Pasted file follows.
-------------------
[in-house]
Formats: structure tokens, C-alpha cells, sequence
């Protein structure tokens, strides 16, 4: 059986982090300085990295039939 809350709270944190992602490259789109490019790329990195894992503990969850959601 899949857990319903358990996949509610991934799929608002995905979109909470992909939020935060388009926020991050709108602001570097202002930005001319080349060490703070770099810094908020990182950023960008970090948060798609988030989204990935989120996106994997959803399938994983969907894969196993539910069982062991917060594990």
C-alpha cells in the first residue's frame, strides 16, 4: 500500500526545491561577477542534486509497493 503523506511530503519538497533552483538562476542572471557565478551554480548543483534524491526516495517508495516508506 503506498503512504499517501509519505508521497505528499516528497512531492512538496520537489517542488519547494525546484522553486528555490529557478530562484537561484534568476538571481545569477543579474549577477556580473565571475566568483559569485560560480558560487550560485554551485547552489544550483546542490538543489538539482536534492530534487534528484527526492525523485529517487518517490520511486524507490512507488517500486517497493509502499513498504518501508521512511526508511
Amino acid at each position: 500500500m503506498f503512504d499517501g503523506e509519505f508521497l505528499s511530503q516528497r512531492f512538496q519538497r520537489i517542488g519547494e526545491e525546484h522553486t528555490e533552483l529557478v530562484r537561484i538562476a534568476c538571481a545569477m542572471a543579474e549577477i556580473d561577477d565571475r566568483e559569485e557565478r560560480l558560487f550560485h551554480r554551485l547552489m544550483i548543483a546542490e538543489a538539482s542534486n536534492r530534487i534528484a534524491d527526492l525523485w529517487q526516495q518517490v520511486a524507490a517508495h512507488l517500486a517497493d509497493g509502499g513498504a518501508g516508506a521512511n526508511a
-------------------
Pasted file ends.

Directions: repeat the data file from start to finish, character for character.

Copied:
[in-house]
Formats: structure tokens, C-alpha cells, sequence
């Protein structure tokens, strides 16, 4: 059986982090300085990295039939 809350709270944190992602490259789109490019790329990195894992503990969850959601 899949857990319903358990996949509610991934799929608002995905979109909470992909939020935060388009926020991050709108602001570097202002930005001319080349060490703070770099810094908020990182950023960008970090948060798609988030989204990935989120996106994997959803399938994983969907894969196993539910069982062991917060594990």
C-alpha cells in the first residue's frame, strides 16, 4: 500500500526545491561577477542534486509497493 503523506511530503519538497533552483538562476542572471557565478551554480548543483534524491526516495517508495516508506 503506498503512504499517501509519505508521497505528499516528497512531492512538496520537489517542488519547494525546484522553486528555490529557478530562484537561484534568476538571481545569477543579474549577477556580473565571475566568483559569485560560480558560487550560485554551485547552489544550483546542490538543489538539482536534492530534487534528484527526492525523485529517487518517490520511486524507490512507488517500486517497493509502499513498504518501508521512511526508511
Amino acid at each position: 500500500m503506498f503512504d499517501g503523506e509519505f508521497l505528499s511530503q516528497r512531492f512538496q519538497r520537489i517542488g519547494e526545491e525546484h522553486t528555490e533552483l529557478v530562484r537561484i538562476a534568476c538571481a545569477m542572471a543579474e549577477i556580473d561577477d565571475r566568483e559569485e557565478r560560480l558560487f550560485h551554480r554551485l547552489m544550483i548543483a546542490e538543489a538539482s542534486n536534492r530534487i534528484a534524491d527526492l525523485w529517487q526516495q518517490v520511486a524507490a517508495h512507488l517500486a517497493d509497493g509502499g513498504a518501508g516508506a521512511n526508511a